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Pensions fury has its hour: report from central London actions

Yesterday an estimated 30, 000 teachers, lecturers and civil servants marched through London to show their opposition to the proposed changes to public sector pensions, writes Rachel Brooks

The march was organised by the NUT, ATL, UCU and PCS as part of a nationwide day of industrial action against the governments attack.

The protest attracted many more numbers then organisers expected, drawing in large delegations from workplaces across the city. Banners from teachers’ associations (NUT) and PCS branches filled up Lincoln’s Inn Fields hours before the demonstration even took off, with some from other unions, such as Unison, who were not on strike, showing their support.

The demonstration itself was a huge show of force from the British working class. Unison members in a housing office in Camden also called a one-day strike over redundancies, and were able to hold a picket and attend the demonstration. There was an excellent atmosphere, with much anger focused on Education Secretary Michael Gove.

The levels of rage and frustration at the Con-Dems was evident, with many feeling the proposed changes were simply theft. As one young teacher from Hackney said: “They’re just plucking figures out of thin air: I don’t even know where they got this 3% from, that we’re supposed to pay on top of existing contributions. It is all based on lies.”

Unusually for a national teachers’ strike, most schools closed the schools on the day. This showed how serious teachers are in this dispute: it is not just about a few more per cent in the pay this year, but hundreds of thousands of pounds being lost in retirement and up to £100 a month going into government coffers for the rest of their careers. No wonder many headteachers supported the action.

The only downside of this the NUT and ATL perhaps assumed that their job was done and failed to put picket lines up. This was a mistake since some NUT and ATL members ended up going into school and doing paper work, undermining the strike and effectively scabbing.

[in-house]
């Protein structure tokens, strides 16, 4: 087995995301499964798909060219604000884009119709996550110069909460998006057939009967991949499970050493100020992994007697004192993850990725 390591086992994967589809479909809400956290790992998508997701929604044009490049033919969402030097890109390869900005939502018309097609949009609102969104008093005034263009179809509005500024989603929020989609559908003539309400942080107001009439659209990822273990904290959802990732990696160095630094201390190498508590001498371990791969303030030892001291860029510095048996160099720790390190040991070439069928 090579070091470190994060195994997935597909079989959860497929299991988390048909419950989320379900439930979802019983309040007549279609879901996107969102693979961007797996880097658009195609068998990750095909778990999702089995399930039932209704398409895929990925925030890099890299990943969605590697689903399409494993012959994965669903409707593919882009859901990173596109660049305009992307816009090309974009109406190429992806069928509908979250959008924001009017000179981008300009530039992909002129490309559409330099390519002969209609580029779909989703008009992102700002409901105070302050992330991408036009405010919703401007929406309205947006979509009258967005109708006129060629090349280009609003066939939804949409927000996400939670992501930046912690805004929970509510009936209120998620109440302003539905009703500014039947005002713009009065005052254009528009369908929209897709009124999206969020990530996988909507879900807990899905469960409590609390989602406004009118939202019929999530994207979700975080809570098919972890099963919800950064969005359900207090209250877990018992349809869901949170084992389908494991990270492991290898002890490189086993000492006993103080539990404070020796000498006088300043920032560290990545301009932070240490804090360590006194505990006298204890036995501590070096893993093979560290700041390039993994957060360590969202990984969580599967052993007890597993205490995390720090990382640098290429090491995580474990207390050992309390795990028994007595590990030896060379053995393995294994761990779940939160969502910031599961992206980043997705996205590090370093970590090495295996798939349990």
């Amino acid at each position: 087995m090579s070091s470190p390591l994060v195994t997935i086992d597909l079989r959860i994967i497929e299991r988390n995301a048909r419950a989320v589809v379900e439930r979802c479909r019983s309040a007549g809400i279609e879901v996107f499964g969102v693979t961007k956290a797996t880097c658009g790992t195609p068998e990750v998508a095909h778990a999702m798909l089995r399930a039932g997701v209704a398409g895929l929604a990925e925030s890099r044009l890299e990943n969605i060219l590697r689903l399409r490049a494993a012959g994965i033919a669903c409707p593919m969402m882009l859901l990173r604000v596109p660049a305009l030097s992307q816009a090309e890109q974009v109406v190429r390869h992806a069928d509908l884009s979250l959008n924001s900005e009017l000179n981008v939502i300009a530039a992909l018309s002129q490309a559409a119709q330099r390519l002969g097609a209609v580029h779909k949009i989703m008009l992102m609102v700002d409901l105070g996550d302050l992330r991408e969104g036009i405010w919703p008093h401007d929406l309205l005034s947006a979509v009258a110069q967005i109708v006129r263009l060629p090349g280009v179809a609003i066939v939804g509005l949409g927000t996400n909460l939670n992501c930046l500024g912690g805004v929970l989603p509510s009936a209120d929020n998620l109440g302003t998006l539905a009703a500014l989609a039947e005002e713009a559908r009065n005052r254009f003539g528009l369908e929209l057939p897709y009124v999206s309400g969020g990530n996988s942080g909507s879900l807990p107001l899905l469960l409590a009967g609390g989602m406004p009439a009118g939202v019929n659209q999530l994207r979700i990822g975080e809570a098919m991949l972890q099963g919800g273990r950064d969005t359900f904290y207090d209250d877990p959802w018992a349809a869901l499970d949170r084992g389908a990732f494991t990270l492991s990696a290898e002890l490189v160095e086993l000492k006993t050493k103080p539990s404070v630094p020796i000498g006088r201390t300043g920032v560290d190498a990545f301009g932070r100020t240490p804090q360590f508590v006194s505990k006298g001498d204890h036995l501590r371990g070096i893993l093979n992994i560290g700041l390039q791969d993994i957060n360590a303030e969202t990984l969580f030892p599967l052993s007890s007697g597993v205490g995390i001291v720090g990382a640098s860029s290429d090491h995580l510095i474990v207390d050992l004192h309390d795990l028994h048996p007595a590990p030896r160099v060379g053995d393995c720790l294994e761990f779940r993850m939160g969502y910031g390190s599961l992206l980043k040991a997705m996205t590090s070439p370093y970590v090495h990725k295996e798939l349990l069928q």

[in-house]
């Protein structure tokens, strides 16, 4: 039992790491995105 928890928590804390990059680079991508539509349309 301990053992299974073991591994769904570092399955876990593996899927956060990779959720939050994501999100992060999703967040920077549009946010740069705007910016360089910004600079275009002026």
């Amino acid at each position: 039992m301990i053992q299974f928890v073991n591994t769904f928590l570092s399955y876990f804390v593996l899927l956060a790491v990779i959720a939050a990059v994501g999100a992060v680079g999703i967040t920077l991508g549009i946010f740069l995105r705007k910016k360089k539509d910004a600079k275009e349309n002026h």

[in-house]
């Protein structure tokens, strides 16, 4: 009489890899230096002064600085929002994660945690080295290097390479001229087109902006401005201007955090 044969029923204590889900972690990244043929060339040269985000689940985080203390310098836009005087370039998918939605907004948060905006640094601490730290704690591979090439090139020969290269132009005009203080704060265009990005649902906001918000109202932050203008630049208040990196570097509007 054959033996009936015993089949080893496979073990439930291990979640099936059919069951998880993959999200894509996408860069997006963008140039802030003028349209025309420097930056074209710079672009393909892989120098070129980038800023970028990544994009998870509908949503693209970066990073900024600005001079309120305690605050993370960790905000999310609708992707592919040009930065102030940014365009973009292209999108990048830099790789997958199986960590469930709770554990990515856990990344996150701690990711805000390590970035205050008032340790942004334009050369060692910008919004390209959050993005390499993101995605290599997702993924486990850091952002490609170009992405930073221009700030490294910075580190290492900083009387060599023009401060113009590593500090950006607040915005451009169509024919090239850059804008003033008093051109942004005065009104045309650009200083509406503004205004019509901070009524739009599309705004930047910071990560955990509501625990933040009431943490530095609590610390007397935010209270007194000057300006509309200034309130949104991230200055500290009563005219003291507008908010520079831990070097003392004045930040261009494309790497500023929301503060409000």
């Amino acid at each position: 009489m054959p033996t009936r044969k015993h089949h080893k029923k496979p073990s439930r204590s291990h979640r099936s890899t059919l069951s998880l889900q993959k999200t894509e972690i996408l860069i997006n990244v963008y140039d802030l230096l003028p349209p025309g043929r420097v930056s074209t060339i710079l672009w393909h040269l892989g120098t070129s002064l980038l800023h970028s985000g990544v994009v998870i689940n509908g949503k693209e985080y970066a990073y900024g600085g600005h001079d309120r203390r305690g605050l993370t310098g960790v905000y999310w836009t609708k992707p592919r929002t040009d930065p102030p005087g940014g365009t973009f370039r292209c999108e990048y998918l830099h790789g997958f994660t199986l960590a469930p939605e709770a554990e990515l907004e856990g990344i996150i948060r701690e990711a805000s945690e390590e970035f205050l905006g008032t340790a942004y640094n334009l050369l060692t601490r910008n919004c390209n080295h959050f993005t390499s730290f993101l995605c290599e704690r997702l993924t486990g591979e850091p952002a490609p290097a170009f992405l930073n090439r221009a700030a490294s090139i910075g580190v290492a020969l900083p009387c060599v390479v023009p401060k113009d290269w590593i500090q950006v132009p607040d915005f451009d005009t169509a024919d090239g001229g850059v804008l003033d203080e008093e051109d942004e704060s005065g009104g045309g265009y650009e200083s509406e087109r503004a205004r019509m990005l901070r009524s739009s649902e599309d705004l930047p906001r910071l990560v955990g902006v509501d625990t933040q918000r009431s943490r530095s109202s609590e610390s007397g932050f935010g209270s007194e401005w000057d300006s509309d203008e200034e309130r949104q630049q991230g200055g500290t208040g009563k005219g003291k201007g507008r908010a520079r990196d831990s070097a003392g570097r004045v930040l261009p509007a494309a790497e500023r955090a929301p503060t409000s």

PCS had more effective picket lines, in particular outside the British Museum and British Library. For many young workers this was the first taste of industrial action and it required a stronger explanation of the importance of not crossing picket lines and respecting the strike. Nevertheless, it is times like these that new traditions can be forged and a young generation of militants can come to the fore.

Despite the positive atmosphere on the protest, there was a much darker side: youth, who came out to support their teachers and lecturers were systematically picked up by police throughout the demonstration. It escaped no one’s attention that those searched and arrested were predominantly from the black and Asian communities. It shows a repressive turn by the police, returning to the days when young black and Asian men were never safe from stop and search harassment.

The effect of the strikes clearly took politicians and the poodle press by surprise, and the turnout on the demo was tremendous. We need to look at the successes and failures of this week’s actions and build bigger, stronger strikes in the Autumn.

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